Saying Goodbye


It is never easy to say goodbye, no matter what the situation and no matter who is staying and who is going. Goodbyes are tearful, fretful and sometimes they are hurtful. When we say goodbye, for the last time, there are always tears, emotions, and wishes for things said that should be unsaid, and for things not said that should have been.

Yesterday we said goodbye to a young man, twenty-four years old, in the prime of his life when he was suddenly, completely without warning, taken from us. The cause of death is still unknown and maybe when the results come in we’ll have a better understanding and perhaps even an acceptance; but, for now, there is the inevitable question of “Why.”

Things aren’t supposed to happen in that order. Parents and grandparents aren’t supposed to have to say goodbye to their children. It isn’t proper. It isn’t in the right order. Or so we say. Tears run down cheeks. Deep sobbing ripples through the room. Words of love and generosity are expressed, but the question echoes through the crowd like a smokey haze weaving its way around the still warm , breathing bodies attending the farewell, silently shouting, “Why!”

There are no real answers.

We listened as his beloved uncle told us of his life, his laughter and the joy that he had brought to the family. I was amazed and amused by this young man’s life and how evident it was, as indicated by the number of people at the service, how many lives he had touched. His exuberance had brought happiness, not just to his family but to his friends and community as well.

He was a musician, a guitarist and a song writer. He loved acting and enjoyed participating in plays. He’d had dreams, big dreams and not so big dreams. He planned on going to law school and he wanted to have a rock band. The world was his rainbow that surely should have lead to his pot of gold. But it didn’t happen that way and the pot became empty.

He went to sleep and he didn’t wake up. It happens sometimes. It is always tragic – the suddenness of it. The tragedy cuts even deeper when it is someone so young, so vibrant and so full-steam-ahead-charged. And yet, he lay there silent.

What are we to make of this? Perhaps it isn’t about the ‘whys’ or the ‘hows’ but about the “thens”… How many people in that room could have told a story about how he had touched their lives and then they were changed. How many could have told of his enrichment of their lives…the legacy, his legacy…that would now live on forever because of that moment, the then, when their lives interconnected.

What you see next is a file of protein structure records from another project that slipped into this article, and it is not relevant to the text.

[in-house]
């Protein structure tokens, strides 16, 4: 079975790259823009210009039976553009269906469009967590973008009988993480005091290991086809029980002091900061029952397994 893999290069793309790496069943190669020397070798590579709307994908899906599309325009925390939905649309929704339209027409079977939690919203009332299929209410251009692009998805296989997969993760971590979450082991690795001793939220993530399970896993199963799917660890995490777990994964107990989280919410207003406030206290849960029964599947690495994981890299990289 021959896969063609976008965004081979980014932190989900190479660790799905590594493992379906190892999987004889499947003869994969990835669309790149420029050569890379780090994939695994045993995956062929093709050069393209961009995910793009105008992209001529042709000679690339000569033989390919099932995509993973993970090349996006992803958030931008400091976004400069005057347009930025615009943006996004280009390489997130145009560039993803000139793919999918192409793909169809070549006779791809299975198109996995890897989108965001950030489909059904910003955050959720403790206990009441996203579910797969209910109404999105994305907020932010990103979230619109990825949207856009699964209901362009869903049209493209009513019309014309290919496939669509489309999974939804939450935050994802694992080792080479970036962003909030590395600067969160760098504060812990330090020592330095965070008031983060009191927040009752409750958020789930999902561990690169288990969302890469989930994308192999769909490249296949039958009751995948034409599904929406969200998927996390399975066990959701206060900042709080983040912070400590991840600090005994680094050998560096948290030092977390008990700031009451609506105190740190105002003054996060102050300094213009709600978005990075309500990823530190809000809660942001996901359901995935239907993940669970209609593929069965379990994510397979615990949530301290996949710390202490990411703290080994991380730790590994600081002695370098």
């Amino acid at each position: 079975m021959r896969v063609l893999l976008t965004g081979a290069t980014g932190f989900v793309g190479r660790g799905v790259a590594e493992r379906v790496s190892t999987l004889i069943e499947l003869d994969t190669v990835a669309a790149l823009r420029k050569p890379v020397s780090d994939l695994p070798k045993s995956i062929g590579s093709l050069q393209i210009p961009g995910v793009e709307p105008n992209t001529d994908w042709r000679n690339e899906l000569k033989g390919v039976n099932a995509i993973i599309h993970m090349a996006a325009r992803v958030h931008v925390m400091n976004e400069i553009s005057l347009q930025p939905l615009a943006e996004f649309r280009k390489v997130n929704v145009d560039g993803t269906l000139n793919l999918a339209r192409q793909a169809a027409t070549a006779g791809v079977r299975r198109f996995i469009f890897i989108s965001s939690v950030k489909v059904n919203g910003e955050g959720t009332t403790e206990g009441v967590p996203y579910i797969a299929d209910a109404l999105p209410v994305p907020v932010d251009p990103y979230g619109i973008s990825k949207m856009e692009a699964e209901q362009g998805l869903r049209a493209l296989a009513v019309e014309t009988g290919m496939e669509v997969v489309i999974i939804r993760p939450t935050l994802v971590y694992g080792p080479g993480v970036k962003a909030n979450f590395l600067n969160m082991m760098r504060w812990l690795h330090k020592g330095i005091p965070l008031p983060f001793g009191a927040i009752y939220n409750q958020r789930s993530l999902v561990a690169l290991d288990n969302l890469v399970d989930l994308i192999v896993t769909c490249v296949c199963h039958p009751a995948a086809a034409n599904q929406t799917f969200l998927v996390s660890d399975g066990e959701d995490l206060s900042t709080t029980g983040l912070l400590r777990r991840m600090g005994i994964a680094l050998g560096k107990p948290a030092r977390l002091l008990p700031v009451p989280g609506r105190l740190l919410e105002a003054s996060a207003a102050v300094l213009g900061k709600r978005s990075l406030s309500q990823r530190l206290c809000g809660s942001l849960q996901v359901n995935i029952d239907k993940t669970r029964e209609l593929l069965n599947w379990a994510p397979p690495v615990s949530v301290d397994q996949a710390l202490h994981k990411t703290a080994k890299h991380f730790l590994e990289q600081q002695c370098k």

As a grandparent, I tell my grandchildren of those kids I knew who were suddenly taken from us. In the telling there is always a point, a special reason for remembering them and for sharing the story. As I tell them I walk through that time, that wonderment, that moment when their lives touched mine and I was made richer and perhaps better because of that instant, I grew. That was my then because of that departed person.

There are no words to say beyond ‘I’m sorry.’ There is no way of comforting the intensely bereaved other than ‘I’m sorry.’ We can touch them, hug them, and love them but that is about it. We do have a responsibility to pray for those parents and grandparents, aunts, uncles, siblings and friends and in our prayer, we have to trust the Lord to send the Comforter to them to guide them through the blackness of the hour.

We can and will remember him, his laughter, his exuberance, his enchantment with life. When the tears finally stop, we’ll smile a little when something reminds us of him. We’ll laugh when we tell stories about him. And, we’ll remember him when we see a rainbow in the sky because his contribution to our lives was truly the pot of gold at the end of the rainbow.

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About heartlandheartbeat

Margy Pezdirtz has been a leader in the Christian Zionist movement for over twenty-five years. She has diligently worked as an activist in the church and community to increase awareness of Israel, to teach on Judeo-Christian relationships, and to promote the cause of Israel in whatever manner deemed necessary. It is her firm belief that in order to make a difference in the church, and the world, for the cause of Israel, a solid network of like-minded people has to be established at the grass roots level.
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